Monday, March 16, 2015

Most parents believe some sugary drinks are healthy choices for kids

Despite public health messages about the importance of reducing consumption of sugary drinks, many parents believe that some drinks with high amounts of added sugar—especially fruit drinks, sports drinks and flavored water—are healthy options for children, according to a new study from the Rudd Center for Food Policy & Obesity at the University of Connecticut, published in Public Health Nutrition.
The study found that 96 percent of parents surveyed gave sugary drinks to their child in the month prior to the survey. Those who had given sugary drinks to their child provided them in an average of three different categories. Fruit drinks and regular soda were provided most often—by 77 percent and 62 percent of parents, respectively—followed by sports drinks, sweetened iced tea and flavored water.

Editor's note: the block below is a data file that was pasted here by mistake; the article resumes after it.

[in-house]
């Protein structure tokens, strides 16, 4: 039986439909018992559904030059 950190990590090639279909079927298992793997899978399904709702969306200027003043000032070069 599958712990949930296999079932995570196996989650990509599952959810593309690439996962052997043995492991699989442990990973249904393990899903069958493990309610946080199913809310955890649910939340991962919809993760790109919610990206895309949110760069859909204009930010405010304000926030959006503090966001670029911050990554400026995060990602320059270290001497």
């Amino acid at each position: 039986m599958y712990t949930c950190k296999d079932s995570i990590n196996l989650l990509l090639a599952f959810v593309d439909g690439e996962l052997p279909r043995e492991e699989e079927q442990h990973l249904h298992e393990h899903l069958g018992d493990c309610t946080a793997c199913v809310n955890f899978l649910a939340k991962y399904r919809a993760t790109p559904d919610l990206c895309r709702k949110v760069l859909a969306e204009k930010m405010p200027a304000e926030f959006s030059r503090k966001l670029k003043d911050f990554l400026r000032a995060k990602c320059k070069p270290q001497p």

Among parents of children ages 2 to 5, 80 percent provided fruit drinks, such as Capri Sun or Sunny D. Forty percent provided regular soda.
Parents who reported purchasing a given category of sugary drinks were significantly more likely to rate that category as healthy, compared to parents who did not purchase any drinks from that category. Nearly half of the parents surveyed rated flavored water as healthy, and more than a quarter considered fruit drinks and sports drinks to be healthy. African-American and Hispanic parents were more likely than white parents to rate some sugary drinks as healthy.
To learn more, go to the Robert Wood Johnson Foundation.

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